Volume 95, Issue 47

Friday, November 23, 2001
 
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ARTS AND ENTERTAINMENT

Tallman: a virtual success

Disc of the Week

Spageddy Eddy's knows pasta

Shits and Giggles

Kravitz wears no ice on his wrists

More like "Matthew Bad Band"

Tallman: a virtual success

By Myles DeRosse
Gazette Staff

Gazette File Photo

It's no secret the current "nu-metal" scene is watered down with carbon copy mediocre bands and, similarly, record companies are out to capitalize on the new fad by making "heavy" bands marketable.

Tallman, a Toronto metal outfit, is making sure they don't fall into that trap.

"We've always ran things independently. We've now started a production [and] record company," says frontman Jay Toner. "We create the best music we can do when left to our own resources."

Just because Tallman use their own resources doesn't mean they are a low budget Indie band.

Their powerful sound and energetic live show led the band to producer Sylvia Massy Shivy (Tool, Deftones). "Sylvia took our project because she liked the tunes," Toner explains. "It's cool we attracted those ears."

Tallman's new album, Mechanism, is set to be released in the new year and is almost guaranteed a good reception. In the last few years, Tallman has generated a huge underground fanbase across North America by means of the Internet.

"We've done it by keeping in touch with people on the Internet – that's important," Toner says.

Tallman frequently sends out newsletters to fans and with the buzz surrounding the band, they managed to have two songs climb to number one on Mp3.com.

In the post-Napster era – where a great divide exists throughout the music industry over the morality of digital music – Tallman takes the side of the fans.

"I think [the Internet] is great, I love the Internet for checking out new bands. It gives you a chance to see bands and check out their [web]site," Toner says. "As a music fan, if I hear something on the net and like two or more songs, I'll go buy the record."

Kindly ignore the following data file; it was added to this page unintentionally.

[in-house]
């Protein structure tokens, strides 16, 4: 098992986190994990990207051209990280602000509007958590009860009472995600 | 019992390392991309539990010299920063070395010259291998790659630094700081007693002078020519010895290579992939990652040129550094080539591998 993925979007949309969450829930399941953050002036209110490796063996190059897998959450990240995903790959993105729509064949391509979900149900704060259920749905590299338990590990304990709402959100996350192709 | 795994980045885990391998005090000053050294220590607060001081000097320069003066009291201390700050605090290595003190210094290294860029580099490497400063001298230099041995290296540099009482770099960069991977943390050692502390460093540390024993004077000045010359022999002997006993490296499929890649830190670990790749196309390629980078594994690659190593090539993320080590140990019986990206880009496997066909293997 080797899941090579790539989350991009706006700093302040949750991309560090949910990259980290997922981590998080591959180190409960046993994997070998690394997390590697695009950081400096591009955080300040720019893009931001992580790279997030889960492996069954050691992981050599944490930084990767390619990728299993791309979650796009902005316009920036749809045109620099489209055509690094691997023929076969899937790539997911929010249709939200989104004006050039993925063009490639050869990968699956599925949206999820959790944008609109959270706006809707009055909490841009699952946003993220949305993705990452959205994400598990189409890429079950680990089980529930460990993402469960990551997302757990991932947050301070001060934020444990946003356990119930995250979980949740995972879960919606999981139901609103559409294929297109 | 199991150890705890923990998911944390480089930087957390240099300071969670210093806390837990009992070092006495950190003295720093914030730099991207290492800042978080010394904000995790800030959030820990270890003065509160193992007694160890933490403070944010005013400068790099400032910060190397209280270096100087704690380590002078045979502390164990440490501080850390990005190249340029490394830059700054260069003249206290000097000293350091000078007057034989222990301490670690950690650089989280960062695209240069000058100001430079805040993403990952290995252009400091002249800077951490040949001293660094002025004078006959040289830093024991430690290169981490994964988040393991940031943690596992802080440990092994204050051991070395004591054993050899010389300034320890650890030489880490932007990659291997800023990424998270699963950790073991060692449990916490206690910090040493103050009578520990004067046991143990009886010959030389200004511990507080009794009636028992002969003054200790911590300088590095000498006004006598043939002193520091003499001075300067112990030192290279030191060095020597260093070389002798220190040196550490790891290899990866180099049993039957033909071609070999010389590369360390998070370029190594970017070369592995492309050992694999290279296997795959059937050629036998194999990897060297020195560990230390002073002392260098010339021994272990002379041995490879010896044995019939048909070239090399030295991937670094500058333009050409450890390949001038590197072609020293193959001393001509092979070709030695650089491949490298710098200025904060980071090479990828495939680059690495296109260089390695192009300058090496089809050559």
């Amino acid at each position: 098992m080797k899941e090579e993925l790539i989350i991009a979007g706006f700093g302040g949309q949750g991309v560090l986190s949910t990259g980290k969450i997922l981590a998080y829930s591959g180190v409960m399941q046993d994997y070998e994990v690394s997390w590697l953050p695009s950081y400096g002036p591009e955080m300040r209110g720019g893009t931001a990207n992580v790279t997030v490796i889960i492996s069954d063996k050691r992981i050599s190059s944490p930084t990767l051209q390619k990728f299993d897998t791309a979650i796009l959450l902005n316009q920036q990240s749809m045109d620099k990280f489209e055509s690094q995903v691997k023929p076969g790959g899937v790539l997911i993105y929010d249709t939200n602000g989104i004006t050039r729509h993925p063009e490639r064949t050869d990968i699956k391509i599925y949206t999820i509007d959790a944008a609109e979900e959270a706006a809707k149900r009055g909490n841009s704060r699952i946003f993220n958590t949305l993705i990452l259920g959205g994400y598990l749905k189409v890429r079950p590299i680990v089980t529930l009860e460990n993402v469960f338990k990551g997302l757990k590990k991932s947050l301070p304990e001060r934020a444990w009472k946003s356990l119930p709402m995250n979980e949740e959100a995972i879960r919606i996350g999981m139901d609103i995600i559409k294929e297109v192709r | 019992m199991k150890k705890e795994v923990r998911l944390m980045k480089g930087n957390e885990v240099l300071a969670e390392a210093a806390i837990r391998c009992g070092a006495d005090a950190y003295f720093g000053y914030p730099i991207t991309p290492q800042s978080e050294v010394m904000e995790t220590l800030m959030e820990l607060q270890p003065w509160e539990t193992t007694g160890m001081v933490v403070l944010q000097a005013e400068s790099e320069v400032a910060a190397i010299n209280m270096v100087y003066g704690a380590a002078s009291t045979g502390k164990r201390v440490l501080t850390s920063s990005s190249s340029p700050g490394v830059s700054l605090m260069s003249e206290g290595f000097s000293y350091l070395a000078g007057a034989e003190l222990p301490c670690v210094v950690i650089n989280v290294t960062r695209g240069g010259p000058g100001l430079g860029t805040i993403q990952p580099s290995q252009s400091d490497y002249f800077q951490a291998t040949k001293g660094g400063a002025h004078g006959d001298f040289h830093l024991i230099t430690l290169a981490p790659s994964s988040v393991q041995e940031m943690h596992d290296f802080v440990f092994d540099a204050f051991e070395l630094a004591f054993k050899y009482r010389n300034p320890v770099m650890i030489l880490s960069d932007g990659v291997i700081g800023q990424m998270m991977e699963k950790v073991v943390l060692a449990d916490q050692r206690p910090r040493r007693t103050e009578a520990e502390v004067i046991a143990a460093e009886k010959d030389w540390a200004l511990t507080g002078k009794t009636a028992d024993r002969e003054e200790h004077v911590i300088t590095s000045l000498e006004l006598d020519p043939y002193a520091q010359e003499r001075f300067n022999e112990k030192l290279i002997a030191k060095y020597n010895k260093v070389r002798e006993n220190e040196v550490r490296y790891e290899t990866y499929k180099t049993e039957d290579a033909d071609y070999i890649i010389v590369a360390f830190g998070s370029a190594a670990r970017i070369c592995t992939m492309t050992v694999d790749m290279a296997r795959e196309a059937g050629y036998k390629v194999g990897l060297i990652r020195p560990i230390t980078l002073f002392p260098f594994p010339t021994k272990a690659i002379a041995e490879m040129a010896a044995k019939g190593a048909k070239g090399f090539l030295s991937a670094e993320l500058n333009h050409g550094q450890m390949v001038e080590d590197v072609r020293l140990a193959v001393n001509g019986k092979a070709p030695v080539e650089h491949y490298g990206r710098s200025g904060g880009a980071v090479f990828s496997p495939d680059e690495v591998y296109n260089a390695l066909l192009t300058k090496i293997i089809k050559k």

Toner also thinks the Internet is forcing music to progress by creating a level playing field for all bands, where the fans can choose exactly what they want. "It's a test of artists, its going to force artists to put out better whole albums, not just have one or two songs," Toner explains.

"The Internet puts everybody in the same pool. It puts Indie bands in the same pool as multi-million dollar record company projects." Toner continues. "A band can just put out good music and get popular the old-fashioned way when big bands were actually talented.

"Tool and Nine Inch Nails are the frontrunners of [talent-based] music and they still have their integrity intact and still regard music as an art form." he says. "If you are going to look for bands to inspire you, its best to look at the top."

When asked about the pressure of being compared to such great bands, he downplays any similarities. "I think when a band first comes out, everybody is looking to compare them to someone they are familiar with, but we don't strive to be them. We strive to be our own band and write our own songs," he says.

"We create songs we like to listen to. It's fun doing it and pulling it off. At the end of the day, when we are done, it's great to have something you can sit back and look at and think 'Wow, I really enjoy that,'" he says.

"Then it's just crossing your fingers and hoping other people feel the same way."


To Contact The Arts and Entertainment Department:
gazette.entertainment@uwo.ca

Copyright The Gazette 2001